West Coast: Kevin Pham
Though it may seem like a cliché, as a young art historian and general human being interested in contemporary Asian art, no matter where I am or where I go, all roads lead back to the Asian Cultural Council. Throughout its history, ACC has supported numerous luminaries of contemporary Asian art— spanning from visual artists like Yayoi Kusama (1964, 1996) and Nam June Paik (ACC 1965), to acclaimed dancers and musicians —encompassing a broad and holistic understanding of what “Art” means and what “Asia” means. In August 2021, I visited San Francisco and was able to see many ACC alumni artworks on public display, showing the expansive influence that ACC has had on contemporary Asian artists on both sides of the Pacific.
Nam June Paik, Sistine Chapel, 1993/2021 (installation view, SFMOMA); courtesy the Estate of Nam June Paik; © Estate of Nam June Paik; photo: Andria Lo
I first learned about the works of Nam June Paik (ACC 1965) in a college undergraduate course on post-war American Pop Art. Paik was the first Asian contemporary artist that I had discovered as an Art History major at UC Irvine, allowing me to expand my preconceived notions of art history. My fascination and appreciation for his artistry would continue throughout my time abroad in South Korea— the country of his birth —up until now, when I was able to visit his retrospective exhibition at SFMOMA in August 2021. I have always been drawn to Nam June Paik’s characteristic approach to video as an artistic medium that, challenged the boundaries of technology, fine art, & popular culture. The exhibition at SFMOMA chronicled his career and life-long collaborations from the very beginnings of his experimentations with video and music. In fact, a document on display details how a grant that Nam June Paik received from ACC (known then as the JDR 3rd Fund) allowed him to purchase his first electronic video recorder. From this, he was able to begin his life-long passion for video art experimentation. And the rest, as they say, is history!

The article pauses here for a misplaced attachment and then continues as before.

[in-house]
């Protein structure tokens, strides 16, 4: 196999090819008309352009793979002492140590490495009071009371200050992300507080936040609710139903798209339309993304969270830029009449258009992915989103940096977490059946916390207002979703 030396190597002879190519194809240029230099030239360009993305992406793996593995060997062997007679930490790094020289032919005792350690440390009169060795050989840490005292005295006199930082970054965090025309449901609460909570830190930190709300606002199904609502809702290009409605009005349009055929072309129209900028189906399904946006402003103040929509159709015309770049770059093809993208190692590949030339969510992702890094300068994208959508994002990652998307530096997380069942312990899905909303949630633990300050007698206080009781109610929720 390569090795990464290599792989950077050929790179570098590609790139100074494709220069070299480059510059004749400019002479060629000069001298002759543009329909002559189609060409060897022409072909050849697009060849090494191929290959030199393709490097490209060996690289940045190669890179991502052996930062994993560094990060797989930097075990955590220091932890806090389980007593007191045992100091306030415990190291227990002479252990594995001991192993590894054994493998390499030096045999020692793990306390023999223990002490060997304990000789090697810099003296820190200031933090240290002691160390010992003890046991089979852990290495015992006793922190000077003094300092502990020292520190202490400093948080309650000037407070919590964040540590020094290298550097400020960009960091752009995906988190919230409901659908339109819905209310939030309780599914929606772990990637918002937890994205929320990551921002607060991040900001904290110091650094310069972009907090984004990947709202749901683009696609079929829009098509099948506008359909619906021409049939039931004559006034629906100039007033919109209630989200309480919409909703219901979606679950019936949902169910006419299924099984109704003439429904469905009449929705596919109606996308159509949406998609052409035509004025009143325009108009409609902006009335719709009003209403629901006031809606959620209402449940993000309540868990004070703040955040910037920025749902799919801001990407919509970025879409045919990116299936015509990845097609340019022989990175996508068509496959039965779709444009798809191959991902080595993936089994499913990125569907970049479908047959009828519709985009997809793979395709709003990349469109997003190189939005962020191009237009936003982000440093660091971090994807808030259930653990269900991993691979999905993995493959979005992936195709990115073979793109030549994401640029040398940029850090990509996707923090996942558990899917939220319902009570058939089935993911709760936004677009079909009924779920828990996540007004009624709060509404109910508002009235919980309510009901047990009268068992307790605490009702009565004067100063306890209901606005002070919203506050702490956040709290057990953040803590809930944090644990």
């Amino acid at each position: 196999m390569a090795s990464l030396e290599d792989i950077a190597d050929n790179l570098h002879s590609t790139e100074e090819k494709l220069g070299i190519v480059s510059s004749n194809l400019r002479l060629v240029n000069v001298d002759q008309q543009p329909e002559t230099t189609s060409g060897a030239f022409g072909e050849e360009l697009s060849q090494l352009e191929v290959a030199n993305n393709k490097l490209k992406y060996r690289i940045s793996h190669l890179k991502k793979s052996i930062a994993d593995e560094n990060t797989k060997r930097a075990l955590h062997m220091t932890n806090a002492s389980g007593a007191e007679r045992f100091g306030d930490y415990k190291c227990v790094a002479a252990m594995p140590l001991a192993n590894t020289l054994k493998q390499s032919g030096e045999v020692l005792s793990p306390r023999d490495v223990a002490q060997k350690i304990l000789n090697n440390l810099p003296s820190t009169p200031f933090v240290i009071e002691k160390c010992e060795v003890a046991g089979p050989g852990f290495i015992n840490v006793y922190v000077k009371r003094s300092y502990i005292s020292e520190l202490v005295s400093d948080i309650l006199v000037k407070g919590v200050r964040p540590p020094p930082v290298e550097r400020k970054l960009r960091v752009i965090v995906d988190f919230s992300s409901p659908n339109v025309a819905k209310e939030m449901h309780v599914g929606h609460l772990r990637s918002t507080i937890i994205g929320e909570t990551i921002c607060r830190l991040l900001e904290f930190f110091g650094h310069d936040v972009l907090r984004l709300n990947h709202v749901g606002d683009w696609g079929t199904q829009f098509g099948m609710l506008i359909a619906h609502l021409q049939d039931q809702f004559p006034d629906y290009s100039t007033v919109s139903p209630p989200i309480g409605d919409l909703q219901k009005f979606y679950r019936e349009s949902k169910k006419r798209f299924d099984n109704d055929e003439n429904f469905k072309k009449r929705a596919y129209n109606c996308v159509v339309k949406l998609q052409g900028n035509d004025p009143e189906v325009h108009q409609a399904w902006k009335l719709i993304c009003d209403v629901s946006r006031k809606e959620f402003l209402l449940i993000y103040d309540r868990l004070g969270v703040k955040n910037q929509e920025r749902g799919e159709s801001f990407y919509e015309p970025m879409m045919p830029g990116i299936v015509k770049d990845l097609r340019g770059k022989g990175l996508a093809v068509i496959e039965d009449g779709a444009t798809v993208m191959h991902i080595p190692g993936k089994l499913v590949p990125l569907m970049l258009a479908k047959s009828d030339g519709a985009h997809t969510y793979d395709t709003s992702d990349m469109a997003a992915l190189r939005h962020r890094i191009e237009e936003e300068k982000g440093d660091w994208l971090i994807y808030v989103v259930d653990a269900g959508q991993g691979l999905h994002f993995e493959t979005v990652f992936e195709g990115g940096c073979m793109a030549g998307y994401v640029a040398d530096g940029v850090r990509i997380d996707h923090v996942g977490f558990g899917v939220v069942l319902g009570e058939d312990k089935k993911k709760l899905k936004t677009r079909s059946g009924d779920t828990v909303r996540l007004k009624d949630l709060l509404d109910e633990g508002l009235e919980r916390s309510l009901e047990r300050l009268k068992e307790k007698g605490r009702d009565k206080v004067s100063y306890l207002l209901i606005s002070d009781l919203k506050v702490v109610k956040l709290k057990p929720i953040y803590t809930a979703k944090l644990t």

Teamlab: Continuity (2021), Asian Art Museum, San Francisco, CA. Photo Credit: Kevin Pham
Similarly, I knew of the Asian Art Museum in San Francisco as one of the greatest collections of Asian Art this side of the Pacific. However, when thinking about the museum, I imagine Goryeo celadon ceramics and Qing dynasty scroll paintings, not necessarily contemporary Asian art, at least not until my latest visit. Through the work of Abby Chen (ACC 2016, 2019) and broader museum initiatives, the museum today has a robust programming and displays of contemporary Asian art, including many works by ACC alumni. In 2021, the Asian Art Museum has made great efforts to bridge the gap between its historical collections and contemporary works, presenting a continuous dialogue between artists, art, and audiences across the ages. The museum, itself, has been a recipient of numerous ACC grants throughout the past sixty years, so it was exciting to see ACC alumni represented both behind the scenes and in the galleries themselves.
East Coast: Chynna Lake
Since high school, art spaces have become a refuge of mine. Music venues, parks, and galleries in particular. When I was short on cash as an unemployed student, I often visited galleries to spark my creativity and avoid admission fees. If I wasn’t studying or scrolling through Tumblr, I was most likely hopping between galleries in Chelsea. According to Time Out Magazine, there are as many as 1,500 art galleries across New York City. With so many spaces and changing exhibitions, gallery hopping became a hobby of mine.